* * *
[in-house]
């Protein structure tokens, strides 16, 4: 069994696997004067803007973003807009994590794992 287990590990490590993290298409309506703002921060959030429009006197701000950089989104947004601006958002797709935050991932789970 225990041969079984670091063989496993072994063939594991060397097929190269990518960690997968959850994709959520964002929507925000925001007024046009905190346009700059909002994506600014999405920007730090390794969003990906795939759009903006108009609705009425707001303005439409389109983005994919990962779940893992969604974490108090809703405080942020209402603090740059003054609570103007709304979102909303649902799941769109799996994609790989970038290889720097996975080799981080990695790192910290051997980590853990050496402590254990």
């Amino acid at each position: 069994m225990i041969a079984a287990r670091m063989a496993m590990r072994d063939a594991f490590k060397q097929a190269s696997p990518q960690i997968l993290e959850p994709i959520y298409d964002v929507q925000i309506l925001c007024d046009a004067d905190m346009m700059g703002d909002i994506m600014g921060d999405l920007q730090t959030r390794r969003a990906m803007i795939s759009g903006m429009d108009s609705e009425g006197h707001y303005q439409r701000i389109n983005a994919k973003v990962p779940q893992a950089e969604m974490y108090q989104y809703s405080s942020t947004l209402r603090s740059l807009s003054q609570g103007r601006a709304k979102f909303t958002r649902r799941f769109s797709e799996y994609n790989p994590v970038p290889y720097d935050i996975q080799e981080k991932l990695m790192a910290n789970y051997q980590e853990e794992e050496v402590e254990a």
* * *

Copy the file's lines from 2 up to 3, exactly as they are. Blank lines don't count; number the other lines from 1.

């Protein structure tokens, strides 16, 4: 069994696997004067803007973003807009994590794992 287990590990490590993290298409309506703002921060959030429009006197701000950089989104947004601006958002797709935050991932789970 225990041969079984670091063989496993072994063939594991060397097929190269990518960690997968959850994709959520964002929507925000925001007024046009905190346009700059909002994506600014999405920007730090390794969003990906795939759009903006108009609705009425707001303005439409389109983005994919990962779940893992969604974490108090809703405080942020209402603090740059003054609570103007709304979102909303649902799941769109799996994609790989970038290889720097996975080799981080990695790192910290051997980590853990050496402590254990």
């Amino acid at each position: 069994m225990i041969a079984a287990r670091m063989a496993m590990r072994d063939a594991f490590k060397q097929a190269s696997p990518q960690i997968l993290e959850p994709i959520y298409d964002v929507q925000i309506l925001c007024d046009a004067d905190m346009m700059g703002d909002i994506m600014g921060d999405l920007q730090t959030r390794r969003a990906m803007i795939s759009g903006m429009d108009s609705e009425g006197h707001y303005q439409r701000i389109n983005a994919k973003v990962p779940q893992a950089e969604m974490y108090q989104y809703s405080s942020t947004l209402r603090s740059l807009s003054q609570g103007r601006a709304k979102f909303t958002r649902r799941f769109s797709e799996y994609n790989p994590v970038p290889y720097d935050i996975q080799e981080k991932l990695m790192a910290n789970y051997q980590e853990e794992e050496v402590e254990a």